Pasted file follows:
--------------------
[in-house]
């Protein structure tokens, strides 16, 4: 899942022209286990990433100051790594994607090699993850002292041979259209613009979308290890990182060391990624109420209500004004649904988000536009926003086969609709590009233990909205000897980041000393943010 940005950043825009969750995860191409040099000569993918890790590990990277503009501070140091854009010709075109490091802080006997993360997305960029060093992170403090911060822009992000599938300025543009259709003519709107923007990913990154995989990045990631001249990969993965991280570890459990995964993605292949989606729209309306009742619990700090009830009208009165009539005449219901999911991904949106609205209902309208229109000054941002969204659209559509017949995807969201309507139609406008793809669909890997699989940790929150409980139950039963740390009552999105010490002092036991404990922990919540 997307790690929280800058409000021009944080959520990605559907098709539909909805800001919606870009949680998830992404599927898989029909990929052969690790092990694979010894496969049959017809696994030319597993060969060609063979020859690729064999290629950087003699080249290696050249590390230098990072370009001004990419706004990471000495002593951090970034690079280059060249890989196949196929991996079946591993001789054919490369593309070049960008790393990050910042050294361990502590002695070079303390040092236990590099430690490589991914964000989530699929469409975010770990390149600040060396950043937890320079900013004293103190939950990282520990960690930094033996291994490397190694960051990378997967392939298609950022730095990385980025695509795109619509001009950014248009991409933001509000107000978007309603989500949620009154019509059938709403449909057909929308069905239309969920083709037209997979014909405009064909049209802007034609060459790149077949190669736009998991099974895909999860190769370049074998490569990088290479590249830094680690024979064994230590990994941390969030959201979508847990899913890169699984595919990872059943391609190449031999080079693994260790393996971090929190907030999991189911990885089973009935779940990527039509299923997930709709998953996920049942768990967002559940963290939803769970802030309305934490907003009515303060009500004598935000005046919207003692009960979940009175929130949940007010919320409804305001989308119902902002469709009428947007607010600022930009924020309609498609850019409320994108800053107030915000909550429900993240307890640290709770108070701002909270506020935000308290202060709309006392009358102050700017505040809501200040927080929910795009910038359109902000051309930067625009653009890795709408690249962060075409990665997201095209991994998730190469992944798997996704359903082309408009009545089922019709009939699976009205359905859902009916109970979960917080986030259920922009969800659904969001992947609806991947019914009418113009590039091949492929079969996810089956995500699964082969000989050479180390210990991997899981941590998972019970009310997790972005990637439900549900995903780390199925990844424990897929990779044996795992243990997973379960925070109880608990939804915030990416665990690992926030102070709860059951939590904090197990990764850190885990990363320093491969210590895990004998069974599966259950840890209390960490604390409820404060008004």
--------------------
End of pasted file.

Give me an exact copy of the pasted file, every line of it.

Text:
[in-house]
């Protein structure tokens, strides 16, 4: 899942022209286990990433100051790594994607090699993850002292041979259209613009979308290890990182060391990624109420209500004004649904988000536009926003086969609709590009233990909205000897980041000393943010 940005950043825009969750995860191409040099000569993918890790590990990277503009501070140091854009010709075109490091802080006997993360997305960029060093992170403090911060822009992000599938300025543009259709003519709107923007990913990154995989990045990631001249990969993965991280570890459990995964993605292949989606729209309306009742619990700090009830009208009165009539005449219901999911991904949106609205209902309208229109000054941002969204659209559509017949995807969201309507139609406008793809669909890997699989940790929150409980139950039963740390009552999105010490002092036991404990922990919540 997307790690929280800058409000021009944080959520990605559907098709539909909805800001919606870009949680998830992404599927898989029909990929052969690790092990694979010894496969049959017809696994030319597993060969060609063979020859690729064999290629950087003699080249290696050249590390230098990072370009001004990419706004990471000495002593951090970034690079280059060249890989196949196929991996079946591993001789054919490369593309070049960008790393990050910042050294361990502590002695070079303390040092236990590099430690490589991914964000989530699929469409975010770990390149600040060396950043937890320079900013004293103190939950990282520990960690930094033996291994490397190694960051990378997967392939298609950022730095990385980025695509795109619509001009950014248009991409933001509000107000978007309603989500949620009154019509059938709403449909057909929308069905239309969920083709037209997979014909405009064909049209802007034609060459790149077949190669736009998991099974895909999860190769370049074998490569990088290479590249830094680690024979064994230590990994941390969030959201979508847990899913890169699984595919990872059943391609190449031999080079693994260790393996971090929190907030999991189911990885089973009935779940990527039509299923997930709709998953996920049942768990967002559940963290939803769970802030309305934490907003009515303060009500004598935000005046919207003692009960979940009175929130949940007010919320409804305001989308119902902002469709009428947007607010600022930009924020309609498609850019409320994108800053107030915000909550429900993240307890640290709770108070701002909270506020935000308290202060709309006392009358102050700017505040809501200040927080929910795009910038359109902000051309930067625009653009890795709408690249962060075409990665997201095209991994998730190469992944798997996704359903082309408009009545089922019709009939699976009205359905859902009916109970979960917080986030259920922009969800659904969001992947609806991947019914009418113009590039091949492929079969996810089956995500699964082969000989050479180390210990991997899981941590998972019970009310997790972005990637439900549900995903780390199925990844424990897929990779044996795992243990997973379960925070109880608990939804915030990416665990690992926030102070709860059951939590904090197990990764850190885990990363320093491969210590895990004998069974599966259950840890209390960490604390409820404060008004």